As the winter rains lie heavy on the Heart of England Forest’s pathways, patches of mud allow the perfect opportunity to become a ‘nature detective’ and spot the tracks of the animals that criss-cross them day and night. Here’s our Tracker’s Guide to help you identify the prints of five common animals that wander the woodland……..


Grey Squirrel

As you’d expect, squirrel tracks are likely to be found near the trees, particularly acorn-bearing oaks that provide their favourite food. They also favour berries, fungi, larvae and insects and will travel long distances for a meal, so their tracks should be easy to spot. Contrary to popular belief, grey squirrels do not hibernate and are active all year round. Their tracks show four toes on the front feet, which are commonly around 2cm x 1.5cm, and five toes on the hind feet, which measure roughly 3cm x 1.5cm. Their stride varies between 25cm and 75cm.
Did you know that squirrels can also turn their hind feet backwards, enabling them to descend a tree head-first?


Spotting fox tracks on woodland paths used by dog walkers can take an expert eye as they initially seem very similar! They are usually diamond-shaped and narrow (roughly 50mm long by 35mm wide) and it is occasionally possible to see the impressions of hairs between the pads, especially in winter. Another feature that differentiates them from dog pads is that there is a larger space between the heel and front toes of the fox’s paw.

Did you know that foxes travel many miles searching for food, consistently pounding the same trails and often at night? They are more purposeful than dogs, which leave more erratic tracks as they explore different scents!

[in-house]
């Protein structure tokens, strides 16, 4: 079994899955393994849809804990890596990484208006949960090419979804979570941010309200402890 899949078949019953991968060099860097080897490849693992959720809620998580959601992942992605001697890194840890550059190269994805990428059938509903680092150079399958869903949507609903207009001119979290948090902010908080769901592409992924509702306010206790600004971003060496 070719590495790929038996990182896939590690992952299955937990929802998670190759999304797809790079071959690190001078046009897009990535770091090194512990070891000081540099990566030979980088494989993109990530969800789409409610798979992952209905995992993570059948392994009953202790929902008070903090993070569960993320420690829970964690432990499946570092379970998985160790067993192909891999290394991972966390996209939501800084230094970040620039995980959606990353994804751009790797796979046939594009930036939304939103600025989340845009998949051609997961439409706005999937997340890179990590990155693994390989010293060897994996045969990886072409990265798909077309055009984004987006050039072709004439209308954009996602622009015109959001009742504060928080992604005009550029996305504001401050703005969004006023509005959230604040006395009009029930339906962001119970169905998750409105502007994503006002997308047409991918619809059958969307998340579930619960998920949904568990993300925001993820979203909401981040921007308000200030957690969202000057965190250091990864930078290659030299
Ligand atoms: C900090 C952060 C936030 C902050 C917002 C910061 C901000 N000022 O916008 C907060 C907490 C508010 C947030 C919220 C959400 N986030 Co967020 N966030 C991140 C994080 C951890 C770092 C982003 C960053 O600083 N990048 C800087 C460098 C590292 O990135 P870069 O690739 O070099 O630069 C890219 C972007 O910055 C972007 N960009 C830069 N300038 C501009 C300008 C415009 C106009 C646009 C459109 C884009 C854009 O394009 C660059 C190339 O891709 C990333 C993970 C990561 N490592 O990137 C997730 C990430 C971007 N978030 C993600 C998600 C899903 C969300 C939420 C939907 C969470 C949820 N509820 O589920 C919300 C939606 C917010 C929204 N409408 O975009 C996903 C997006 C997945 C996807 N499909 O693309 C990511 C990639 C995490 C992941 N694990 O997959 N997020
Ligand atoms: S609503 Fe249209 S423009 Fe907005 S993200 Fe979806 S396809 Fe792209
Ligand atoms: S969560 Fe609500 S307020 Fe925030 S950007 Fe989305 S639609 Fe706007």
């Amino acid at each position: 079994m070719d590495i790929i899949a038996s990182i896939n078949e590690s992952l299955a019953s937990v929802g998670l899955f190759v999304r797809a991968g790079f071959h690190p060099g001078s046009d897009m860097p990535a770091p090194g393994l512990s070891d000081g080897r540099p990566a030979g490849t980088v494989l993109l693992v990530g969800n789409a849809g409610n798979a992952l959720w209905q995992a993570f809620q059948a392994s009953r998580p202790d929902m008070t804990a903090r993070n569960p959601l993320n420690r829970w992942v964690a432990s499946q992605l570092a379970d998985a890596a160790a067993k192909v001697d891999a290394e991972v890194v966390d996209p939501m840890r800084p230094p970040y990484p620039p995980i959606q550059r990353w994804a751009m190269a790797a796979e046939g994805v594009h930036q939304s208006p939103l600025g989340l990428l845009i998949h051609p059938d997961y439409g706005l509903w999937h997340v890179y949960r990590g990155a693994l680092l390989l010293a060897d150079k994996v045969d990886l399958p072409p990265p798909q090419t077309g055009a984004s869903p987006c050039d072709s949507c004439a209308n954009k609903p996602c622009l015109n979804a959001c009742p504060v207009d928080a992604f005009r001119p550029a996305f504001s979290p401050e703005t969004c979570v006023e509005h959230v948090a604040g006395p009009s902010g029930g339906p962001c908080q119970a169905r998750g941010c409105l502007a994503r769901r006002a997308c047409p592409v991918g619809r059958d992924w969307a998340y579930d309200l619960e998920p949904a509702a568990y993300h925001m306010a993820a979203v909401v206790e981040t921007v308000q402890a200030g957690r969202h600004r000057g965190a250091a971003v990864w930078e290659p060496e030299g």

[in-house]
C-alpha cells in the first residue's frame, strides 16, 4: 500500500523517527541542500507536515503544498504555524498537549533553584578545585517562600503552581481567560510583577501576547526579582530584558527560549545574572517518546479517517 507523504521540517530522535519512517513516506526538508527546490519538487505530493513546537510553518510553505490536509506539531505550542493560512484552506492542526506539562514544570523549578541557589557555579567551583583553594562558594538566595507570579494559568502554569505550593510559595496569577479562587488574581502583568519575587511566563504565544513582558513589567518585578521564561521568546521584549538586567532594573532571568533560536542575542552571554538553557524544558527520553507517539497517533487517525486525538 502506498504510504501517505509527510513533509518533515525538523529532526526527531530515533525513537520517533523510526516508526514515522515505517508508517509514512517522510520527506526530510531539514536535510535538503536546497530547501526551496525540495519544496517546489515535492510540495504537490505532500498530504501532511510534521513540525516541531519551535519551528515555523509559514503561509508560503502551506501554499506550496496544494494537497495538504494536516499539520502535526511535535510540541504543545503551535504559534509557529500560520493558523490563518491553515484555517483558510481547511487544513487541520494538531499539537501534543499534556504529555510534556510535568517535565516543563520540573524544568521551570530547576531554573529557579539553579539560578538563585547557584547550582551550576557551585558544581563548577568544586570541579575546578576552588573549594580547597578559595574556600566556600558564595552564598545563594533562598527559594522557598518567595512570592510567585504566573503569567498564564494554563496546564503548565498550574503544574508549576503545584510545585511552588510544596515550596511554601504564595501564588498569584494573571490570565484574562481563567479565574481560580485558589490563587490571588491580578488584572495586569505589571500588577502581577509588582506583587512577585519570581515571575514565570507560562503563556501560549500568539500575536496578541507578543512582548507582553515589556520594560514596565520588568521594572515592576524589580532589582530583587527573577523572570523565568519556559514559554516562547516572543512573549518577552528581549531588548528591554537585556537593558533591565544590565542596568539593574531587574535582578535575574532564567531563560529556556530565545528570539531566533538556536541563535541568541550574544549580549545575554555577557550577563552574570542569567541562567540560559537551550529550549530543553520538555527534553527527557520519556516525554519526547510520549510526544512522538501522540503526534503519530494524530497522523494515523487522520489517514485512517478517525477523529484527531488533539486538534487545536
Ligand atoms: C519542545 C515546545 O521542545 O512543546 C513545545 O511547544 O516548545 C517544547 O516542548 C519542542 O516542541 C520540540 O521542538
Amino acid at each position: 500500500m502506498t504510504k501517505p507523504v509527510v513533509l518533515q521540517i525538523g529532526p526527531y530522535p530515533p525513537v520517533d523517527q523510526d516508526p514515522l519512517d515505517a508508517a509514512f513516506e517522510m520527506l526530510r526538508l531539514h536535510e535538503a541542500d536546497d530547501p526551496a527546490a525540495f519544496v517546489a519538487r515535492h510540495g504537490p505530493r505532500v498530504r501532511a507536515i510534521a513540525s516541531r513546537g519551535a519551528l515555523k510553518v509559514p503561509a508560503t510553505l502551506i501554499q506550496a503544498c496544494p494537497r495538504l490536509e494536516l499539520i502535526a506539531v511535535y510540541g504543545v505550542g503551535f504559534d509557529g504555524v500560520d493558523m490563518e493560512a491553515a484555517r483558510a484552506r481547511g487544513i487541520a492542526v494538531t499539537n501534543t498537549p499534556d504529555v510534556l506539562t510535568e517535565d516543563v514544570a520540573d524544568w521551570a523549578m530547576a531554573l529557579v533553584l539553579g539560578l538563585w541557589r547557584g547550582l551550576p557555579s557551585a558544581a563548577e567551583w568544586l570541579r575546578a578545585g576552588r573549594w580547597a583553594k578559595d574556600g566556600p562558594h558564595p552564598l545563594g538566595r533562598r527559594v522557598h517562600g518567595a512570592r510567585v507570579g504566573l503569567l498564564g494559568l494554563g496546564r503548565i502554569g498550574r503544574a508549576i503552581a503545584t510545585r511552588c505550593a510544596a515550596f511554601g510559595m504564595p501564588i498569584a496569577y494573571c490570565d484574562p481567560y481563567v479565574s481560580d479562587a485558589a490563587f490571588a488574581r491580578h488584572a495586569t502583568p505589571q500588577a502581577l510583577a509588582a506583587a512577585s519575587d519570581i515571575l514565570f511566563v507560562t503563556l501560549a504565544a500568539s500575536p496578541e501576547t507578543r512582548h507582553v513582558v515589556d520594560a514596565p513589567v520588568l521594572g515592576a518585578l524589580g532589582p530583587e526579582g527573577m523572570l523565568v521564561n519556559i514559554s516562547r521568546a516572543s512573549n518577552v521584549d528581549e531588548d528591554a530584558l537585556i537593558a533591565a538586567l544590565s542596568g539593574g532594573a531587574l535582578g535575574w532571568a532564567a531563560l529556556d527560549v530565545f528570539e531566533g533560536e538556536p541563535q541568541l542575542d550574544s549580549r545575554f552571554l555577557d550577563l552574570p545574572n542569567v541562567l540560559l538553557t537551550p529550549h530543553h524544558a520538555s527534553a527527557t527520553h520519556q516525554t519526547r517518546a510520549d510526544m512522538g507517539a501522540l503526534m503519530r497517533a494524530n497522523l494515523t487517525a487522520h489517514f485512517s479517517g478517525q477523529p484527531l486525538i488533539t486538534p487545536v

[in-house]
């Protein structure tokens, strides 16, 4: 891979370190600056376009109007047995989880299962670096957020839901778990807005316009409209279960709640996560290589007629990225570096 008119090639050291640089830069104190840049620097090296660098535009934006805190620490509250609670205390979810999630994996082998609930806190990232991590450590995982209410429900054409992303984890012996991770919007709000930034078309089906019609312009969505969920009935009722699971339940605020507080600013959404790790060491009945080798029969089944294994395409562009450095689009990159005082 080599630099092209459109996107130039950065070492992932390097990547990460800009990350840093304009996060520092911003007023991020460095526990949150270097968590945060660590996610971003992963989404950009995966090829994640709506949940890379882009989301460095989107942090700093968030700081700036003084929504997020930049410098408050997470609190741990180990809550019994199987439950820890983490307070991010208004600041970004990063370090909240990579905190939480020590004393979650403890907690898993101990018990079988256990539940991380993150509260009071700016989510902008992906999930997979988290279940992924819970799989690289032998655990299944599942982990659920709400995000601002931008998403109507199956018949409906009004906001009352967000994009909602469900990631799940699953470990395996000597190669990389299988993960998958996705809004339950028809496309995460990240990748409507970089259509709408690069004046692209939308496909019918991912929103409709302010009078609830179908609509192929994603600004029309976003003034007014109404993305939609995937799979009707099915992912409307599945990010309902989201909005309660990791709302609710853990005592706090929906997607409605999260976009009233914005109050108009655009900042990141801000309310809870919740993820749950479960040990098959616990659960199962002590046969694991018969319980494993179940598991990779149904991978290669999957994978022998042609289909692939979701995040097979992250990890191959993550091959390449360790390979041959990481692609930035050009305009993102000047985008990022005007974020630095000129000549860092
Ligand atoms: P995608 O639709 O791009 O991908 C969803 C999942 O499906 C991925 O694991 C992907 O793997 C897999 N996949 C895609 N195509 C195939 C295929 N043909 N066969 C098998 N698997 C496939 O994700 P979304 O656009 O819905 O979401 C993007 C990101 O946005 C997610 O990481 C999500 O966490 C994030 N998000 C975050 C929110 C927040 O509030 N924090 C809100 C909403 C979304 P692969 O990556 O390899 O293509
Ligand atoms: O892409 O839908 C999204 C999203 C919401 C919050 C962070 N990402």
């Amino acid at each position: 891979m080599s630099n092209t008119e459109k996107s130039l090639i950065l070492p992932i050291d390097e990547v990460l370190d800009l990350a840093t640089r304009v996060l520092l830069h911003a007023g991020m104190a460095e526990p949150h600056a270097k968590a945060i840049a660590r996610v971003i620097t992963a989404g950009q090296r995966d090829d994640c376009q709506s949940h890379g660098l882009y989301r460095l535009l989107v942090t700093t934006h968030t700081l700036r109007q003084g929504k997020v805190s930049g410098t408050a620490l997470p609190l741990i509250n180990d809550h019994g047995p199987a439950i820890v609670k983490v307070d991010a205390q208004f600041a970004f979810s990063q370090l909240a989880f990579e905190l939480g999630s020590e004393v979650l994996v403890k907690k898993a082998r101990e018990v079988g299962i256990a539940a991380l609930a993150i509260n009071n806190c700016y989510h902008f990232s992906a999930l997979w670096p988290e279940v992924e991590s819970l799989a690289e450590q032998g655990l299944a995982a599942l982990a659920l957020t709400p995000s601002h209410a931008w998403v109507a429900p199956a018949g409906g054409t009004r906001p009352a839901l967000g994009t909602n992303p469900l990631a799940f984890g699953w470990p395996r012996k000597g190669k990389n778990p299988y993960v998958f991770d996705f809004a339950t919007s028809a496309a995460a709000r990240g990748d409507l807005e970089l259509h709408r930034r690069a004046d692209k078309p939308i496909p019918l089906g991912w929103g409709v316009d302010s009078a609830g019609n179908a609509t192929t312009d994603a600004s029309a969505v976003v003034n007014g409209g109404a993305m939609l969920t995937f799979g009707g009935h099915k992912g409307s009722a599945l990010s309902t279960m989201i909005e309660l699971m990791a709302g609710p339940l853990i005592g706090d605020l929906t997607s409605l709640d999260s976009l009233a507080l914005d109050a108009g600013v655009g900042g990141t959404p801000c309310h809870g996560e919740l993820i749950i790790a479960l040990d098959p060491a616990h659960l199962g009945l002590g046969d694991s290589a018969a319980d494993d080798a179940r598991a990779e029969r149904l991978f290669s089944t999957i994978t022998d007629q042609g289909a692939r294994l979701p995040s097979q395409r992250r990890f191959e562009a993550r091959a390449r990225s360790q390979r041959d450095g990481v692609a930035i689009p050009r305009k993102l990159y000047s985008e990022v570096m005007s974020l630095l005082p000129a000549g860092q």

(Image left to right: muntjac, roe and fallow)

If you’re lucky you might spot fallow deer, roe deer or muntjac in the Heart of England Forest. At first glance their prints may look similar to the cloven hooves of sheep. Deer tracks range in length from 30mm in muntjac, 50-60mm in roe deer, to 90mm or so in fallow deer, although the size can vary depending on whether the deer are male or female, young or older.

You might find roe deer prints where they forage for food such as herbs, brambles and ivy or (much to our foresters’ consternation!) tree shoots. Fallow deer are grazers, preferring grass for much of the year, although when nutrition is short in winter they sometimes feed on woody plants. Their tracks are very similar to muntjac, and often the only way to tell the difference is that they are slightly larger, although young fallow deer tracks are virtually identical.

Bear in mind that while roe and fallow deer often venture into wide open spaces seeking food, muntjac tend to stay safely in dense scrub and woodland, browsing on flowers and plants and sometimes standing on their hind legs to reach higher vegetation.




Famously shy, nocturnal animals, badgers are creatures of habit, tending to tread the same paths whenever they are out hunting for food. Much of their diet is made up of earthworms, but they are also partial to small rodents, slugs, frogs, fruit, nuts and wheat. The rear paw print is generally smaller and less broad than the front ones and the rear claws are shorter too. Their broad footprints can be up to 65mm across and the longer claws on the fore foot are perfect for digging. All five toe pads are in front of a broad rear pad and in the fore foot the inner toes are set back further than on the hind foot.

Look out for traces of badger fur (black with a white tip) caught on fences or bushes along their paths too!



Pheasants were introduced by the Normans as a game bird in the 11th century. They have a varied diet of seeds, berries, insects, worms and fruit which they forage for on the ground and occasionally in trees. The three-toed pheasant tracks measure around 7cm in length, and their pattern shows that they place one foot neatly in line with the next.



Did you know that pheasants also have a back toe which is higher than the rest to avoid it dragging on the ground, although it can sometimes appear faintly in their tracks?


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